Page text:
Wage garnishment is one of the legal reliefs available to creditors to collect monies owed to them by debtors. The creditor can file suit against a debtor to recover the money owed. Based on the facts and evidence submitted in such suits, the courts can issue a writ of wage garnishment to the employer of the debtor to withhold a certain fixed sum of money each month from the pay due to the debtor and deposit this money as per directions issued in the writ.
If your wages are being garnished, here are some ways in which you can stop the process - while still following the law.
Avoid getting sued -- For many creditors, resorting to filing a suit is a method to use after all other methods to collect a debt have failed. If you owe money, do not ignore or avoid the creditor when you are unable to pay. It is better to get in touch, discuss your current problems and the reason you are unable to pay, work out a new repayment or debt settlement plan, and keep them informed as and when your financial situation changes for the better or worse.
Appealing against wage garnishments -- While a writ of wage garnishment cannot be reversed, you can file an appeal in the appropriate court with a "claim of exemption." Courts are cognizant of the fact that everyone has a right to fulfill their basic living needs; if your pay are being garnished excessively and you are unable to meet your basic needs such as housing, food and health care, then filing a claim of exemption will help you. Filing forms will be available with the court that issued the original writ. Once your claim is filed, the court will set a date for the hearing. Attend hearings with all documentary proof of your sources of income, costs of housing, food, health care, transport, education, etc. You should be able to convince the court that the loss of pay is preventing you from getting the basic necessities of life. Once the court is convinced, it can issue a judgment setting aside the original writ, preventing the creditor from further garnishing your wage, or issue a new writ for a smaller amount, leaving you enough money to meet basic needs.
Paying off the judgment amount -- Once a writ of garnishment is issued, you can arrange to have the debt amount paid off in full within 10 days of the judgment being passed. In such instances, the writ becomes invalid once you submit documentary proof of having satisfied the judgment amount in full.
Declare bankruptcy -- Individuals can avail themselves of two types of personal bankruptcy - Chapter 7 and Chapter 13. The chapter numbers refer to the specific portions of the bankruptcy code where the process, rights and remedies are covered. Once you file, all your creditors will be required to stop all collection proceedings and attempts against you. This includes even legal proceedings such as wage garnishments. Bankruptcy proceedings differ from state to state; hence, it is advisable for you to find out the exact procedures that are applicable in the state in which you reside.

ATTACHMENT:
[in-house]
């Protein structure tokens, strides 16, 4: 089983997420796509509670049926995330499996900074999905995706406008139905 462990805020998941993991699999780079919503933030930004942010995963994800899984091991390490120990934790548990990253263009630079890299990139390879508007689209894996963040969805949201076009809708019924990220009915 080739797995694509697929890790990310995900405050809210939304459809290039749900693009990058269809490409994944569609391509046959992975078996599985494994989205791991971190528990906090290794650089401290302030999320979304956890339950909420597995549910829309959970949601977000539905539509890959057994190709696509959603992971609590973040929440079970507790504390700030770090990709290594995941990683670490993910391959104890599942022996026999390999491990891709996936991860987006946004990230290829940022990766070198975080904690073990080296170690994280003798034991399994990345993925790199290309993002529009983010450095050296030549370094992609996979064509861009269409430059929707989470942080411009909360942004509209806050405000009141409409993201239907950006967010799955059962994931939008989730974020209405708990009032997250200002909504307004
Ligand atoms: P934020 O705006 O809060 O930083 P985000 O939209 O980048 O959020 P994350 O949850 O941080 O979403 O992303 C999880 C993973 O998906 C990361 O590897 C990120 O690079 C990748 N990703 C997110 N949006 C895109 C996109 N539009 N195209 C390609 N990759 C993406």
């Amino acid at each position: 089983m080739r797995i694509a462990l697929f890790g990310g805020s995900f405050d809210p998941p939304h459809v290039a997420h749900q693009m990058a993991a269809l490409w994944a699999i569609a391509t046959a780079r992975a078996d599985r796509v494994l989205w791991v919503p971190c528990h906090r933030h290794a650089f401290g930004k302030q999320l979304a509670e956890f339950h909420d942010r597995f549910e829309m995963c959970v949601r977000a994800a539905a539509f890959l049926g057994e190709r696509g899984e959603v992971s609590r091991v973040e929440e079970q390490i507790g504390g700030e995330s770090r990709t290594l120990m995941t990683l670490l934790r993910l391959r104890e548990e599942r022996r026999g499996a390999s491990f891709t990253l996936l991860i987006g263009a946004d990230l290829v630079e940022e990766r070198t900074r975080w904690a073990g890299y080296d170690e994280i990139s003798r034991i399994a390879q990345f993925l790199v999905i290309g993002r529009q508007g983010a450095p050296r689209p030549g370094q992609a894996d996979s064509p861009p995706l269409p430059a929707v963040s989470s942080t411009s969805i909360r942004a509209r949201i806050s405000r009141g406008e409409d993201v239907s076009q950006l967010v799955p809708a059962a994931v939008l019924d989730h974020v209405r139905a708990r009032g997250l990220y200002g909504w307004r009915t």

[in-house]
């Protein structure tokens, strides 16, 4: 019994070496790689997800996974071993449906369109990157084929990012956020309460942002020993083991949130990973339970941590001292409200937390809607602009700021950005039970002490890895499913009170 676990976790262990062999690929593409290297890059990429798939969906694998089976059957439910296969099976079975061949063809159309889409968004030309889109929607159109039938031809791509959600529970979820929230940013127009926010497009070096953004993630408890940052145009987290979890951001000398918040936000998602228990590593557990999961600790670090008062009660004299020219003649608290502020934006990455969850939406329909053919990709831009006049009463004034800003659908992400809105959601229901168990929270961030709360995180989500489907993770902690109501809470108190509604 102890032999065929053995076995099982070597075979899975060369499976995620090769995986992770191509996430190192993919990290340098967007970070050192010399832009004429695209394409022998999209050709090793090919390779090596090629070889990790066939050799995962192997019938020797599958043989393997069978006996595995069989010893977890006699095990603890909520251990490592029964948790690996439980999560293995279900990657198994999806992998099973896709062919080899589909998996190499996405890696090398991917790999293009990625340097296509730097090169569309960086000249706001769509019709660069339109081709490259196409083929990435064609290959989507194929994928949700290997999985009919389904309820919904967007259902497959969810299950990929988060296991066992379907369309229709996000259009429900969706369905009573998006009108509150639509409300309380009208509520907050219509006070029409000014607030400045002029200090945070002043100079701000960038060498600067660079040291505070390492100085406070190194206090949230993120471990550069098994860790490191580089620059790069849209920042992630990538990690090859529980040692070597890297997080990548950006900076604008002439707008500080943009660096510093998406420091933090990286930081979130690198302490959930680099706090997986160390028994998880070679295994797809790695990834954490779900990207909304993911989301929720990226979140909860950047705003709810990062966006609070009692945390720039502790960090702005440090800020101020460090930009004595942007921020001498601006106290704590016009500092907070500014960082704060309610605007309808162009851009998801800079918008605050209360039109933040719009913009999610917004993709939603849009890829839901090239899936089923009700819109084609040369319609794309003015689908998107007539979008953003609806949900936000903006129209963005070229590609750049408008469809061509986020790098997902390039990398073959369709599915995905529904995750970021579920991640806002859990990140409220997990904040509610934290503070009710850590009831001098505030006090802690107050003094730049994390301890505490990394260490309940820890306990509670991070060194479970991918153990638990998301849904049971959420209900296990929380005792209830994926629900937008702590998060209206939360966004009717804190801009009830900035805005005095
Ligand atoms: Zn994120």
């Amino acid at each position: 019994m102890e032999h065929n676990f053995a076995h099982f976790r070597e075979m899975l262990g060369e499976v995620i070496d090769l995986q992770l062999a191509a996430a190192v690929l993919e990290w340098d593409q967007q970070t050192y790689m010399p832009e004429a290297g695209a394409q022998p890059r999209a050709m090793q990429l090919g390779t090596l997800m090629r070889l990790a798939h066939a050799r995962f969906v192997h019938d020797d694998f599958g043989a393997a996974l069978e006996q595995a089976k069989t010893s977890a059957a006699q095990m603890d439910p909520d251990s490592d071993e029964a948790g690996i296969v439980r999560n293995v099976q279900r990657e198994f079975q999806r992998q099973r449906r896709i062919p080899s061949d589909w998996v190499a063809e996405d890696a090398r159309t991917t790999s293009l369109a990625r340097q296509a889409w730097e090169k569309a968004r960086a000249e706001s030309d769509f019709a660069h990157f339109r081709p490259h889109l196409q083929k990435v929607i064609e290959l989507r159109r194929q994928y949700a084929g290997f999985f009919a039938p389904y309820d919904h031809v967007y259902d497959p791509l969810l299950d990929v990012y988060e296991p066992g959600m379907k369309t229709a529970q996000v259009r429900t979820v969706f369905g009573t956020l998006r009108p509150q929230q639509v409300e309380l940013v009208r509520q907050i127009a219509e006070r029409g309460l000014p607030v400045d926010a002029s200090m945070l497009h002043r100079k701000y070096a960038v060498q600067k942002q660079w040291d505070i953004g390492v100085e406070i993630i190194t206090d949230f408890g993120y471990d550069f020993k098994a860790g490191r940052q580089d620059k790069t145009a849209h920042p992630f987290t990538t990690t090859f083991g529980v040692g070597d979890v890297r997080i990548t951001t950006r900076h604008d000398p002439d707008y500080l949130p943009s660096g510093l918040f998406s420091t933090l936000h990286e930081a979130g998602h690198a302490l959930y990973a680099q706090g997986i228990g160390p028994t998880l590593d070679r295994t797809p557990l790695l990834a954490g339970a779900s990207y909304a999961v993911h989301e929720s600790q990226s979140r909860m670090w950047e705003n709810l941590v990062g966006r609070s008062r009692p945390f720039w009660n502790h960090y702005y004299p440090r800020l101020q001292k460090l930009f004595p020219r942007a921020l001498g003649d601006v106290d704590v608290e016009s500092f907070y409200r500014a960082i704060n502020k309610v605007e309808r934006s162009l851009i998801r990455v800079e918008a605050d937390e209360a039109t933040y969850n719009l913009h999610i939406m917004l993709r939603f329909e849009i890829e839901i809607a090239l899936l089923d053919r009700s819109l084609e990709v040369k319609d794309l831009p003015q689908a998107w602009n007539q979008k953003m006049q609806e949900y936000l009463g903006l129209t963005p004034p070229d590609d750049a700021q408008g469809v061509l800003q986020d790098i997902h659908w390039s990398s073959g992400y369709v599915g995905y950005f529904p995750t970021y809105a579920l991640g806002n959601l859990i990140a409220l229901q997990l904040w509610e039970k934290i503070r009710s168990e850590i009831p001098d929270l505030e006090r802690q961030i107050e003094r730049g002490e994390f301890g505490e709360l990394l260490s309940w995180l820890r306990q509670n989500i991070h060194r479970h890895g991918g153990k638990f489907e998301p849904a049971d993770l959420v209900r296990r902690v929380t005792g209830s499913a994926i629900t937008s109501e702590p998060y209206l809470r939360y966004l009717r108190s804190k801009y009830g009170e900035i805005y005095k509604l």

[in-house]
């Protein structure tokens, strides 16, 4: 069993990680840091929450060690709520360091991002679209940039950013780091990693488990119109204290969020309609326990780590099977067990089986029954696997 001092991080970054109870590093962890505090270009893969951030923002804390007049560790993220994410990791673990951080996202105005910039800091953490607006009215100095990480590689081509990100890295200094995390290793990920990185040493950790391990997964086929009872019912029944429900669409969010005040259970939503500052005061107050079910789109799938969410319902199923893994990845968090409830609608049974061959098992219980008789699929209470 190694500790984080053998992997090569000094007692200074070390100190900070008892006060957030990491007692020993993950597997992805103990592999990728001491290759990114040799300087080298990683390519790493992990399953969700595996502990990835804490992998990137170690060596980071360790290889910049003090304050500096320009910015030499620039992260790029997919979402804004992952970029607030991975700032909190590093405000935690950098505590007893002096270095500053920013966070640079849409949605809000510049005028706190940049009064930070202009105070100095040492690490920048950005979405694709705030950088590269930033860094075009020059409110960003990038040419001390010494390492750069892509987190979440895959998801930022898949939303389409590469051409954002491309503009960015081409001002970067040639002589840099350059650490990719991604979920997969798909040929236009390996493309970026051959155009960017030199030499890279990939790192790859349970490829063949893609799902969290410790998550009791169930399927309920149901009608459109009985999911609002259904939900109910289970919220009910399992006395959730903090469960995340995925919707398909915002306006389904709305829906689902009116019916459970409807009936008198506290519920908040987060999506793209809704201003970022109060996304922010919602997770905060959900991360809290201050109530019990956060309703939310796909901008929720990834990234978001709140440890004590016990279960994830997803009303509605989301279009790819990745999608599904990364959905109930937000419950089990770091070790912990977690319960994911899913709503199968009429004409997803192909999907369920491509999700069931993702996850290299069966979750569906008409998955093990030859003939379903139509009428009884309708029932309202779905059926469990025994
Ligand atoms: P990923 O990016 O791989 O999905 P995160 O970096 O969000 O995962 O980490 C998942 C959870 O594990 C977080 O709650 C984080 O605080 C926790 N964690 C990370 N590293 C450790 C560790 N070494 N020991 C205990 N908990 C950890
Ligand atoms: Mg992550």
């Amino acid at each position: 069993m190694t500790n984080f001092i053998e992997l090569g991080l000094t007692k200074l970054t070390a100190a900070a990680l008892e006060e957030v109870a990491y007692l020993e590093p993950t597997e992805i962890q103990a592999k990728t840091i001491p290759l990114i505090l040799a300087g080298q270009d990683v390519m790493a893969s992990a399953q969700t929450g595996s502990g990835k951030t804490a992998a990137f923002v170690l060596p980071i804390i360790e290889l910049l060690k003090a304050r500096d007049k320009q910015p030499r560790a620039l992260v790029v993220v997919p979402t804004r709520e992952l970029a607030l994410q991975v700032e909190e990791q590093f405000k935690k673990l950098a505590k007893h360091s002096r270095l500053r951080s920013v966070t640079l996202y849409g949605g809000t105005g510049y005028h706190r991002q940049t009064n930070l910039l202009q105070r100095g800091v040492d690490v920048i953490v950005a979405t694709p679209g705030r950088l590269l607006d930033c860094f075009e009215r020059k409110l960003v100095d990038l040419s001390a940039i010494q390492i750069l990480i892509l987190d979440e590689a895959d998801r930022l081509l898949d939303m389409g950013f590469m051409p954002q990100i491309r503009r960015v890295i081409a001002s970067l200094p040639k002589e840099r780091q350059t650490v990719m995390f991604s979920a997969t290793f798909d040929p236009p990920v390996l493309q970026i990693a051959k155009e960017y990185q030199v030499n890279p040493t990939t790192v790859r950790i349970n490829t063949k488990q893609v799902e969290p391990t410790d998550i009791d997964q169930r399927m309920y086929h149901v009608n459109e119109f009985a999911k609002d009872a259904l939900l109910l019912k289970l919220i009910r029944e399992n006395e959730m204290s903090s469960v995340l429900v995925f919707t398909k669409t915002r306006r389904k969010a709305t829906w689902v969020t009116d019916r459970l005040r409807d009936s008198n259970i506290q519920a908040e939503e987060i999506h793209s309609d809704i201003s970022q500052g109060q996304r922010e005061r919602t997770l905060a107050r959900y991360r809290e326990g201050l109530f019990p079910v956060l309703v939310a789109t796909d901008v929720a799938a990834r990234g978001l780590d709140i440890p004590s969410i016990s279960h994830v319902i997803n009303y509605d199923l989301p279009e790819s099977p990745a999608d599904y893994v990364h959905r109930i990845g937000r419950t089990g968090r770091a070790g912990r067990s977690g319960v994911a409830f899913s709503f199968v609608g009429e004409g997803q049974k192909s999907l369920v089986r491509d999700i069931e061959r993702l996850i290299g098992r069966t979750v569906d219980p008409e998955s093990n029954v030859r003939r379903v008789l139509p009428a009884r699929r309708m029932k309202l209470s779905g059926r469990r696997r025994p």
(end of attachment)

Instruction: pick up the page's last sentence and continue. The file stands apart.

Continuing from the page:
- Chapter 7 -- In this case, all property of the debtor, barring a few exceptions, is completely liquidated and used to settle all debts owed. This helps the debtor make a fresh start.
- Chapter 13 -- This involves a repayment plan spread over five years, wherein all debts and consolidated, no interest is added or accrued and the debtor gets to repay all unsecured and secured debts other than the principal mortgage on the property where the he or she resides. The advantage is that the monthly repayments made under a Chapter 13 plan will probably be less than the sum of individual payments, and the repayment period gets extended.
Of all the methods described above, the first and last methods (specifically Chapter 13) are the best ways to stop wage garnishment. It is important to remember that not all garnishments are for collecting outstanding debts. They are, more often than not, used to satisfy tax, child or spousal support, money owed in penalties for the commitment of a crime or the repayment of federally guaranteed loans. In such cases, the methods listed above may not work and it will be better to approach the concerned authorities or agencies for resolution.
Please consider hiring a wage garnishment lawyer, who will be able to fully explain relevant laws, your rights, and will help you form a strategy.